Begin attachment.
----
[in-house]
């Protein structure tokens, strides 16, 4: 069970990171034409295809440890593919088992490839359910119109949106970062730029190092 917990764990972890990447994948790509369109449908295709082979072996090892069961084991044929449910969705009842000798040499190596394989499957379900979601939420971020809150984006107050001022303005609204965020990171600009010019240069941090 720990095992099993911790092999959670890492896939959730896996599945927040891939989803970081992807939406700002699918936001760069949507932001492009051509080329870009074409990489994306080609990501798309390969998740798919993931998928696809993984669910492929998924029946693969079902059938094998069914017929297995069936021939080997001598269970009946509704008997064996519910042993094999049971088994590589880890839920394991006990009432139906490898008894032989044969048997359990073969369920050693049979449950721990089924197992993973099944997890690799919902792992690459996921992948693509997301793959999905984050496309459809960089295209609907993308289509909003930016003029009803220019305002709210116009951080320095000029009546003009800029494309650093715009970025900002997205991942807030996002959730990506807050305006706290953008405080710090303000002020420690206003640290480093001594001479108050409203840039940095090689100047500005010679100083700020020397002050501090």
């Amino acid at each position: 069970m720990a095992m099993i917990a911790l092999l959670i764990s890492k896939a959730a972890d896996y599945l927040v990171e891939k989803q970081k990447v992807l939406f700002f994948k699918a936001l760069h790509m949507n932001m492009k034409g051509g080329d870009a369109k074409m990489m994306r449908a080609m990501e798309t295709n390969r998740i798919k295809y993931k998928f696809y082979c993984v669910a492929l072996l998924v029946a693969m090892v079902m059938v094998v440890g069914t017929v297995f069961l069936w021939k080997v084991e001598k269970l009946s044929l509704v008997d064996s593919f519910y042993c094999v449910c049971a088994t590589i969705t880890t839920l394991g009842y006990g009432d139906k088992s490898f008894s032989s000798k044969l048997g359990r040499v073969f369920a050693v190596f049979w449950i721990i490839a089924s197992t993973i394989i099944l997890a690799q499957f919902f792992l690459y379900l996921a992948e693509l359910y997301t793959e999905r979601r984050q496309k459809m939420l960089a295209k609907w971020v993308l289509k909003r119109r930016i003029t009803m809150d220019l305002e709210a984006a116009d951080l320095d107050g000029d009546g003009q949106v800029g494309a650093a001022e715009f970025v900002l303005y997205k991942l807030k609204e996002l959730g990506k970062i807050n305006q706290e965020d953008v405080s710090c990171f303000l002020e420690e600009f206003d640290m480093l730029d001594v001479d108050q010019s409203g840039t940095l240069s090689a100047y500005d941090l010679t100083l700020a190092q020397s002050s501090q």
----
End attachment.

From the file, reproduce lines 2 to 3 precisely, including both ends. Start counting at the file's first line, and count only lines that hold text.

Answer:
């Protein structure tokens, strides 16, 4: 069970990171034409295809440890593919088992490839359910119109949106970062730029190092 917990764990972890990447994948790509369109449908295709082979072996090892069961084991044929449910969705009842000798040499190596394989499957379900979601939420971020809150984006107050001022303005609204965020990171600009010019240069941090 720990095992099993911790092999959670890492896939959730896996599945927040891939989803970081992807939406700002699918936001760069949507932001492009051509080329870009074409990489994306080609990501798309390969998740798919993931998928696809993984669910492929998924029946693969079902059938094998069914017929297995069936021939080997001598269970009946509704008997064996519910042993094999049971088994590589880890839920394991006990009432139906490898008894032989044969048997359990073969369920050693049979449950721990089924197992993973099944997890690799919902792992690459996921992948693509997301793959999905984050496309459809960089295209609907993308289509909003930016003029009803220019305002709210116009951080320095000029009546003009800029494309650093715009970025900002997205991942807030996002959730990506807050305006706290953008405080710090303000002020420690206003640290480093001594001479108050409203840039940095090689100047500005010679100083700020020397002050501090």
């Amino acid at each position: 069970m720990a095992m099993i917990a911790l092999l959670i764990s890492k896939a959730a972890d896996y599945l927040v990171e891939k989803q970081k990447v992807l939406f700002f994948k699918a936001l760069h790509m949507n932001m492009k034409g051509g080329d870009a369109k074409m990489m994306r449908a080609m990501e798309t295709n390969r998740i798919k295809y993931k998928f696809y082979c993984v669910a492929l072996l998924v029946a693969m090892v079902m059938v094998v440890g069914t017929v297995f069961l069936w021939k080997v084991e001598k269970l009946s044929l509704v008997d064996s593919f519910y042993c094999v449910c049971a088994t590589i969705t880890t839920l394991g009842y006990g009432d139906k088992s490898f008894s032989s000798k044969l048997g359990r040499v073969f369920a050693v190596f049979w449950i721990i490839a089924s197992t993973i394989i099944l997890a690799q499957f919902f792992l690459y379900l996921a992948e693509l359910y997301t793959e999905r979601r984050q496309k459809m939420l960089a295209k609907w971020v993308l289509k909003r119109r930016i003029t009803m809150d220019l305002e709210a984006a116009d951080l320095d107050g000029d009546g003009q949106v800029g494309a650093a001022e715009f970025v900002l303005y997205k991942l807030k609204e996002l959730g990506k970062i807050n305006q706290e965020d953008v405080s710090c990171f303000l002020e420690e600009f206003d640290m480093l730029d001594v001479d108050q010019s409203g840039t940095l240069s090689a100047y500005d941090l010679t100083l700020a190092q020397s002050s501090q």